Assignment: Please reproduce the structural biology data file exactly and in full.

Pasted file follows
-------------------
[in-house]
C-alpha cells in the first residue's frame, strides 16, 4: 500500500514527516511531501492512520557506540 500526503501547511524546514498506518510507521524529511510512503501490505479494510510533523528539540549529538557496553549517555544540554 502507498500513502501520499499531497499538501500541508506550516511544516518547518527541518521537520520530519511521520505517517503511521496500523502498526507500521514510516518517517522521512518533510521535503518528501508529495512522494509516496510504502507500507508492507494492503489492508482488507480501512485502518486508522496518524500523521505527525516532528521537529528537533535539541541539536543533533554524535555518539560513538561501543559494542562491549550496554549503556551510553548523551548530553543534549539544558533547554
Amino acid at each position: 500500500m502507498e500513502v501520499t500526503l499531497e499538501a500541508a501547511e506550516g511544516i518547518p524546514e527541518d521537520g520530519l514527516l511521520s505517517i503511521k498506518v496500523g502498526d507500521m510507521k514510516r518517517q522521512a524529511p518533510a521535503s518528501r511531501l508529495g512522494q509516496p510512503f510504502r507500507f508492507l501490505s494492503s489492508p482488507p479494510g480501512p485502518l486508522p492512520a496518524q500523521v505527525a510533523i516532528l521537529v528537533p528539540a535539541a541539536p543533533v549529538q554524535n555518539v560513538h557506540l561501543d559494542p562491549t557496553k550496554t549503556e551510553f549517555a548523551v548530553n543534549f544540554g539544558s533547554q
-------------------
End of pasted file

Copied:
[in-house]
C-alpha cells in the first residue's frame, strides 16, 4: 500500500514527516511531501492512520557506540 500526503501547511524546514498506518510507521524529511510512503501490505479494510510533523528539540549529538557496553549517555544540554 502507498500513502501520499499531497499538501500541508506550516511544516518547518527541518521537520520530519511521520505517517503511521496500523502498526507500521514510516518517517522521512518533510521535503518528501508529495512522494509516496510504502507500507508492507494492503489492508482488507480501512485502518486508522496518524500523521505527525516532528521537529528537533535539541541539536543533533554524535555518539560513538561501543559494542562491549550496554549503556551510553548523551548530553543534549539544558533547554
Amino acid at each position: 500500500m502507498e500513502v501520499t500526503l499531497e499538501a500541508a501547511e506550516g511544516i518547518p524546514e527541518d521537520g520530519l514527516l511521520s505517517i503511521k498506518v496500523g502498526d507500521m510507521k514510516r518517517q522521512a524529511p518533510a521535503s518528501r511531501l508529495g512522494q509516496p510512503f510504502r507500507f508492507l501490505s494492503s489492508p482488507p479494510g480501512p485502518l486508522p492512520a496518524q500523521v505527525a510533523i516532528l521537529v528537533p528539540a535539541a541539536p543533533v549529538q554524535n555518539v560513538h557506540l561501543d559494542p562491549t557496553k550496554t549503556e551510553f549517555a548523551v548530553n543534549f544540554g539544558s533547554q